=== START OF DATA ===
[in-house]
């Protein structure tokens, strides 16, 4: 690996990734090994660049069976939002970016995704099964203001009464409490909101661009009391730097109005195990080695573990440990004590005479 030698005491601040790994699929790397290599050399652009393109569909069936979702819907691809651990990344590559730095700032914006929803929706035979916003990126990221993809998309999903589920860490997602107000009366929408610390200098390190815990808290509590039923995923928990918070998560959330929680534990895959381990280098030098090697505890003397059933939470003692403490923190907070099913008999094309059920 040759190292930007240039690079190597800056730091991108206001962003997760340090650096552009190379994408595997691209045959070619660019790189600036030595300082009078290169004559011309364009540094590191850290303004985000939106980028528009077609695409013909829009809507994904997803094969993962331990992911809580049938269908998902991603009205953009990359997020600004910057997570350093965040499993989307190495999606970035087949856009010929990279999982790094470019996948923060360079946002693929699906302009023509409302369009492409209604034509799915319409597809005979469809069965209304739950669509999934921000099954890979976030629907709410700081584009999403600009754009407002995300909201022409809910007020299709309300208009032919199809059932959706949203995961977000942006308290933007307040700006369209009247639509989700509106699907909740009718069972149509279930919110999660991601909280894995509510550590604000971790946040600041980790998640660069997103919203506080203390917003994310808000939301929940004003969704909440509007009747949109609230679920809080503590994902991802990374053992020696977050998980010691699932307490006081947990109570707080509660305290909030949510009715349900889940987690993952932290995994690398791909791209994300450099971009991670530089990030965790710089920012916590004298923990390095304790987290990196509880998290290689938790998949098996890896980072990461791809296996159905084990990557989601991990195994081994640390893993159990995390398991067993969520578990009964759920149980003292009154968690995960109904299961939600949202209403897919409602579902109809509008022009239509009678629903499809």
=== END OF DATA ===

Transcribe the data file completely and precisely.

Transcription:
[in-house]
């Protein structure tokens, strides 16, 4: 690996990734090994660049069976939002970016995704099964203001009464409490909101661009009391730097109005195990080695573990440990004590005479 030698005491601040790994699929790397290599050399652009393109569909069936979702819907691809651990990344590559730095700032914006929803929706035979916003990126990221993809998309999903589920860490997602107000009366929408610390200098390190815990808290509590039923995923928990918070998560959330929680534990895959381990280098030098090697505890003397059933939470003692403490923190907070099913008999094309059920 040759190292930007240039690079190597800056730091991108206001962003997760340090650096552009190379994408595997691209045959070619660019790189600036030595300082009078290169004559011309364009540094590191850290303004985000939106980028528009077609695409013909829009809507994904997803094969993962331990992911809580049938269908998902991603009205953009990359997020600004910057997570350093965040499993989307190495999606970035087949856009010929990279999982790094470019996948923060360079946002693929699906302009023509409302369009492409209604034509799915319409597809005979469809069965209304739950669509999934921000099954890979976030629907709410700081584009999403600009754009407002995300909201022409809910007020299709309300208009032919199809059932959706949203995961977000942006308290933007307040700006369209009247639509989700509106699907909740009718069972149509279930919110999660991601909280894995509510550590604000971790946040600041980790998640660069997103919203506080203390917003994310808000939301929940004003969704909440509007009747949109609230679920809080503590994902991802990374053992020696977050998980010691699932307490006081947990109570707080509660305290909030949510009715349900889940987690993952932290995994690398791909791209994300450099971009991670530089990030965790710089920012916590004298923990390095304790987290990196509880998290290689938790998949098996890896980072990461791809296996159905084990990557989601991990195994081994640390893993159990995390398991067993969520578990009964759920149980003292009154968690995960109904299961939600949202209403897919409602579902109809509008022009239509009678629903499809």